Attack of the Superweeds – a GE Crop Problem that Must be Solved

By: Just Label It
Posted on December 18, 2013

Superweeds

Herbicide-defying “superweeds” have become an all-too-real problem affecting more than 60 million acres of farmland. A recently published policy brief, “The Rise of Superweeds – and What to Do About It,” from the Union of Concerned Scientists (UCS) explains how we got ourselves into this problem.

When Monsanto introduced a new line of genetically engineered seeds called “Roundup Ready” in the 1990s, they were promoted as a way to make weed control easier. The seeds were genetically altered to be immune to glyphosate, the active ingredient in Monsanto’s patented herbicide, Roundup. Since glyphosate is less toxic than other common herbicides, the Roundup Ready system was hailed as an environmental breakthrough – until it backfired.

As farmers began to use more and more Roundup, genes for glyphosate resistance began to spread in weed populations. The growth of resistance accelerated as farmers increasingly abandoned other weed control measures, relying exclusively on Roundup instead of using a variety of herbicides or crop rotation. All this enabled weeds to flourish, and so the superweed crisis was born.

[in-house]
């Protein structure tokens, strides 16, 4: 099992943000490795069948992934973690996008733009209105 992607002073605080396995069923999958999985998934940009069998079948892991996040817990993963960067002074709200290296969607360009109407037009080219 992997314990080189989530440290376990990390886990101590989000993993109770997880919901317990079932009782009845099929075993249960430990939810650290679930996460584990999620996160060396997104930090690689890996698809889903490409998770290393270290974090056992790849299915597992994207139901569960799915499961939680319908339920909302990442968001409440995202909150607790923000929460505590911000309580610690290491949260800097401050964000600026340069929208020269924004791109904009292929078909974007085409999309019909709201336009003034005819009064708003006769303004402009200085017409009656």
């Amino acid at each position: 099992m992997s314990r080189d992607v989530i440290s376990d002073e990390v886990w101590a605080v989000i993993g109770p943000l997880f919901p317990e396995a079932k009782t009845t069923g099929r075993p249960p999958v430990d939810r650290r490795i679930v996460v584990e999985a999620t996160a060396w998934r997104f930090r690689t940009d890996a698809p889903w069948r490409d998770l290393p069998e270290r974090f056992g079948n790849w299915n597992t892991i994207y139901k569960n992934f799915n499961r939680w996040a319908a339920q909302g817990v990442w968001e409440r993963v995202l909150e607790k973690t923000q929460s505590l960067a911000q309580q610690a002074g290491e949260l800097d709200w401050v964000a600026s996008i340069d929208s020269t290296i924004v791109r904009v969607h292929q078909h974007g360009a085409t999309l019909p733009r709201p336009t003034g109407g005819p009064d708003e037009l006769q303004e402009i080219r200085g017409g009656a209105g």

Instead of learning from its mistakes, the pesticide and seed industry has created a new generation of genetically engineered, herbicide-resistant crops to fight back against superweeds. These products are currently awaiting USDA approval. The fundamental problem with this approach, however, is that weeds that developed resistance to glyphosate are capable of doing the same to new herbicides as well.

There are better, healthier ways for farmers to control weeds. The Union of Concerned Scientists recommends that farmers adopt practices grounded in the science of agroecology, including crop rotation, cover crops and judicious tillage, using manure and compost instead of synthetic fertilizers and taking advantage of the weed-suppressing chemicals that some crops produce naturally. These practices not only control weeds, but also make farmland healthier by increasing soil fertility and water-holding capacity while reducing water pollution and global warming emissions.